The Malaysian Bar is made up of more than 12,600 lawyers from the Peninsular. About 39% are Malays, 36% Chinese, 23% Indians and 1- 2% of other ethnic groups. We have 36 elected members to the Bar Council from the whole country. There is a balanced mix of different ethnic groups and religions. I cannot understand it when people say we are anti-Islam and pro-non Malays. It is deceit of the highest kind. We always look at the problems faced by society then decide a position to adopt based on human rights or humanitarian considerations, and we advocate it fearlessly. This is based on thorough research, and continuous discourse and arguments.
For example, the ISA which we oppose on principle. We have been visiting and representing detainees held in Kamunting for being JI members, and they are as pro-Islam as you can ever get. They can recite the Quran and even preach to the religious officers who come to the camp and try to talk about Islam with them! Would we do it if we were anti-Islam? Is the Government anti-Islam when they detain Muslims?
We have buka puasa events which I believe are the only religious events on our calendar. We have a Syariah Law Committee and Islamic Finance Committee specially to cater for the needs of those who require our assistance and expertise on these matters. We even have a Bahasa Melayu Committee to increase the use of and improve the standard of our national language.
Tell me one instance where we have attacked any ethnic group or religion. When issues in play in the public realm enact suffering on Malaysians, we are duty-bound to speak out and try to stop the suffering. We can justify every statement we have made. Those who attack us in the name of race or religion are the ones who should be questioned. Is there a hidden agenda?
It is disheartening to hear these allegations against us. But I am really glad that more and more Muslims are speaking out against these attacks. Some usually apathetic members have had enough of this. You will see on our website Malay and Muslim members hitting out strongly at for example, Utusan Malaysia and Malay political leaders as they try to spin the Bar as being anti-Islam and anti-Malay.
The Bar will keep fighting back and correct the misperception. Those who make these allegations should engage us in a debate and support their stand. I am sure they won’t be able to.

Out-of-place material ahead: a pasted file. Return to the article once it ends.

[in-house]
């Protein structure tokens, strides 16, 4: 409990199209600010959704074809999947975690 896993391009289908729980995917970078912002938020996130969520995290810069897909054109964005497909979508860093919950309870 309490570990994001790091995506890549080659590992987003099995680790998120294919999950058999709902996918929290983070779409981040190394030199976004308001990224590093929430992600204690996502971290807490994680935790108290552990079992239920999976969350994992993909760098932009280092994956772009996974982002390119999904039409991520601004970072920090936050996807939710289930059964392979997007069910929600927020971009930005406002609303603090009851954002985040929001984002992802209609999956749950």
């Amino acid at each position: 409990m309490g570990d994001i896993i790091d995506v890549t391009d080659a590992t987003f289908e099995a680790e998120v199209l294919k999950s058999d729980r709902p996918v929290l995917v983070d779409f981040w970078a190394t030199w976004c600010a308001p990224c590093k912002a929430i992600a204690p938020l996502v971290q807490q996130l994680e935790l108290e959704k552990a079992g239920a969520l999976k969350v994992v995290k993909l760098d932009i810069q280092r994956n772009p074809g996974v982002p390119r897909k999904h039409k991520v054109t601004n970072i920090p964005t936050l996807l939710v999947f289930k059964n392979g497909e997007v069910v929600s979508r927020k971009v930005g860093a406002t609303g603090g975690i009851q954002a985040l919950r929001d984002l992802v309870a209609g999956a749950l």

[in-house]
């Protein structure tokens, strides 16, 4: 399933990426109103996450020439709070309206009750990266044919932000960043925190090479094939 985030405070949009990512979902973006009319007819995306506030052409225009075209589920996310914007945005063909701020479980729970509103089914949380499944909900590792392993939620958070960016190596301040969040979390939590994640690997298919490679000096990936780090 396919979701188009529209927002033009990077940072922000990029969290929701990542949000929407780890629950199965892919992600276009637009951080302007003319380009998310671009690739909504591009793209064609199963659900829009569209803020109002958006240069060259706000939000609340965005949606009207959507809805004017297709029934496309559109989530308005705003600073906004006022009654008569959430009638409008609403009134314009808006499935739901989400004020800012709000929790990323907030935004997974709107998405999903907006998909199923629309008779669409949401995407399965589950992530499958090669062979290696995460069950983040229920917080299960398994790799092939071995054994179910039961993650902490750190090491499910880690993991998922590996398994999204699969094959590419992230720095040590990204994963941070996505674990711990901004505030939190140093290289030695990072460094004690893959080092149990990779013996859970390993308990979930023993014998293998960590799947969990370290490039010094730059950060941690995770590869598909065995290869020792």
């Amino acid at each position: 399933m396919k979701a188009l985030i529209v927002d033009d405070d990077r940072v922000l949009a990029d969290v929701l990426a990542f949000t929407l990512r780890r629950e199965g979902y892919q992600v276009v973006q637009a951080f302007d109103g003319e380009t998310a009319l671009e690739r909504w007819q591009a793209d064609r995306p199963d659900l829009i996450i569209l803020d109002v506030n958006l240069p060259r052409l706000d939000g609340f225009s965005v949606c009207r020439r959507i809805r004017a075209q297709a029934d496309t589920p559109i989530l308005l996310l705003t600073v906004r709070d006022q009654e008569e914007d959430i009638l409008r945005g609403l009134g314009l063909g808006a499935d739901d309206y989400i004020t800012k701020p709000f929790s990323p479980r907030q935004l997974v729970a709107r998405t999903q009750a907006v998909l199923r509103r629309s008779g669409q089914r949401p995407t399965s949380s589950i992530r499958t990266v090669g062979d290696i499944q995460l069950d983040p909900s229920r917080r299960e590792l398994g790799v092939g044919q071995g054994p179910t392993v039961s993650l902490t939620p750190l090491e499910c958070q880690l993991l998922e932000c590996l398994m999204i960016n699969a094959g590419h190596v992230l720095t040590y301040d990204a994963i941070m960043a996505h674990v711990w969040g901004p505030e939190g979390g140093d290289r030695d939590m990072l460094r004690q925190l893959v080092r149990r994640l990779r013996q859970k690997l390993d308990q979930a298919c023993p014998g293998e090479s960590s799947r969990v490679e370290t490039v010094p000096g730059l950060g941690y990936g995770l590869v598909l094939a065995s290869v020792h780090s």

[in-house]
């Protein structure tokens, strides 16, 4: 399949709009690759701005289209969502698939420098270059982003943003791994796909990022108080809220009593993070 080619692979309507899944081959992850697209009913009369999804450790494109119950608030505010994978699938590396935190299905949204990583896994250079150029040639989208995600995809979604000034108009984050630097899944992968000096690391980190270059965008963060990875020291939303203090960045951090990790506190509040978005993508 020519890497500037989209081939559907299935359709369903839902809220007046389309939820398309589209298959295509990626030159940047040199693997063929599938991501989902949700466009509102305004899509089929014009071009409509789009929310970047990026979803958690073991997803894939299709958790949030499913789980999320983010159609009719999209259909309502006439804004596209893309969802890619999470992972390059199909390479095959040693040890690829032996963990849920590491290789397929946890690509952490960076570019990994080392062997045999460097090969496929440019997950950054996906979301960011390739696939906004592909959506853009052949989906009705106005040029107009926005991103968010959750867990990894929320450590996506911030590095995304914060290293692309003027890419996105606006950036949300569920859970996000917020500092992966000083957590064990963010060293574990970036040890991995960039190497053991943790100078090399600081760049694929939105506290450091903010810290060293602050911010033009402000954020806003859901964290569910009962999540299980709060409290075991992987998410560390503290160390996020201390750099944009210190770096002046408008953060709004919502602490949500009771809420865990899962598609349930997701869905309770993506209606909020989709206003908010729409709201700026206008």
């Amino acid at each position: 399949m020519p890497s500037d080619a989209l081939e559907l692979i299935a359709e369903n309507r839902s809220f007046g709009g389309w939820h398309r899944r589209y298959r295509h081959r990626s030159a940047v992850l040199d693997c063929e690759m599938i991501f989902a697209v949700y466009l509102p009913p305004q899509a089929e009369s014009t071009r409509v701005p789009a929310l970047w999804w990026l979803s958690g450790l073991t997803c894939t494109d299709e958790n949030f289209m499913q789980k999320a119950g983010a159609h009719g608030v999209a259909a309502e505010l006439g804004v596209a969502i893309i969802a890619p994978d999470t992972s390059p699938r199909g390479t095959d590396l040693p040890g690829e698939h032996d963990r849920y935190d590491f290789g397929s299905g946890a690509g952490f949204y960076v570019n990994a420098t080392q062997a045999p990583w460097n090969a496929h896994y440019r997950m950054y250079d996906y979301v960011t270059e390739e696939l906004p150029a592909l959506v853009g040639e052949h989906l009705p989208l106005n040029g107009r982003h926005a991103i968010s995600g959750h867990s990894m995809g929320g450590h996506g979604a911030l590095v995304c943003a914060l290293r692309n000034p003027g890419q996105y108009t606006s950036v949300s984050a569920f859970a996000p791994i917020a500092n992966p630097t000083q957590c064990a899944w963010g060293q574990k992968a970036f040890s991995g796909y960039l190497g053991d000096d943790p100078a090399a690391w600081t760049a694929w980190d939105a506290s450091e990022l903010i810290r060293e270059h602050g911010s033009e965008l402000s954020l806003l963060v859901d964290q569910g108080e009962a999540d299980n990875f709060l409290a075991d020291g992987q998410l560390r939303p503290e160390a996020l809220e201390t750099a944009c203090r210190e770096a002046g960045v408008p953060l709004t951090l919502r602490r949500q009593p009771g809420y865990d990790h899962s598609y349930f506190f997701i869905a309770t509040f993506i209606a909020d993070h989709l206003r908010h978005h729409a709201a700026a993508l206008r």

Look at our membership on Council. Are you saying that our former Presidents Raja Aziz Addruse, Zainur Zakaria, Hendon Mohamed, Sulaiman Abdullah and Kuthubul Zaman Bukhari are anti-Islam? Are you saying that the current crop of Council members such as Yasmeen Shariff, Hisyam Teh Poh Teik, Sukri Mohamed, Shafee Abdullah, Syed Azimal Amir and Anuwar Mohd are also anti-Islam? An attack on the Bar Council is an attack on each of the 36 members of the Council, and on the lawyers we represent.
5. Lee Kuan Yew slammed the Singapore Law Society and diminished its role. Francis Seow – its Past President was eventually detained under the Internal Security Act in a face-off with the government. Today, the Singapore Law Society does not delve into political nor sensitive issues these days. Can’t say the same for the Malaysian Bar Council that seems to be playing politics. Comment?
The Council does not play politics in the sense of political partisanship. The Bar is always willing to work with the Government, Opposition and others to achieve common aims. As I said before, those who accuse the Bar of political partisanship should justify their stand. The Government and the politicians who fear what we can do and dislike what we say do not address our arguments. It’s far simpler for them to take the populist approach and brand us as being racist, anti-Islam and political. But I don’t think these attacks are working very well any longer. People have matured.